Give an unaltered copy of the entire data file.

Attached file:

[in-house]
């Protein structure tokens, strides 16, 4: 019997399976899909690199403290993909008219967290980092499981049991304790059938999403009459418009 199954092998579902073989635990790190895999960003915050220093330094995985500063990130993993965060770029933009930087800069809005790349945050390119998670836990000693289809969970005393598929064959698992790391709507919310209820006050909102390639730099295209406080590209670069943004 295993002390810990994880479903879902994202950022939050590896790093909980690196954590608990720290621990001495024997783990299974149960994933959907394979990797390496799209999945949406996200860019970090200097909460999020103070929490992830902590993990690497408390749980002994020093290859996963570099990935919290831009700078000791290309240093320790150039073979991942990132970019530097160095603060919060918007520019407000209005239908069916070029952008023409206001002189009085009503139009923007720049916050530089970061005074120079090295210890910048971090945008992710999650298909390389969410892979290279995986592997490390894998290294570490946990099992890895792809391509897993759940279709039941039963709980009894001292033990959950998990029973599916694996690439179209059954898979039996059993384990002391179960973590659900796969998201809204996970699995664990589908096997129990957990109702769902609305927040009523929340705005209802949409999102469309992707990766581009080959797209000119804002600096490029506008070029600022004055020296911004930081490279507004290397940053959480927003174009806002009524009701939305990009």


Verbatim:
[in-house]
């Protein structure tokens, strides 16, 4: 019997399976899909690199403290993909008219967290980092499981049991304790059938999403009459418009 199954092998579902073989635990790190895999960003915050220093330094995985500063990130993993965060770029933009930087800069809005790349945050390119998670836990000693289809969970005393598929064959698992790391709507919310209820006050909102390639730099295209406080590209670069943004 295993002390810990994880479903879902994202950022939050590896790093909980690196954590608990720290621990001495024997783990299974149960994933959907394979990797390496799209999945949406996200860019970090200097909460999020103070929490992830902590993990690497408390749980002994020093290859996963570099990935919290831009700078000791290309240093320790150039073979991942990132970019530097160095603060919060918007520019407000209005239908069916070029952008023409206001002189009085009503139009923007720049916050530089970061005074120079090295210890910048971090945008992710999650298909390389969410892979290279995986592997490390894998290294570490946990099992890895792809391509897993759940279709039941039963709980009894001292033990959950998990029973599916694996690439179209059954898979039996059993384990002391179960973590659900796969998201809204996970699995664990589908096997129990957990109702769902609305927040009523929340705005209802949409999102469309992707990766581009080959797209000119804002600096490029506008070029600022004055020296911004930081490279507004290397940053959480927003174009806002009524009701939305990009």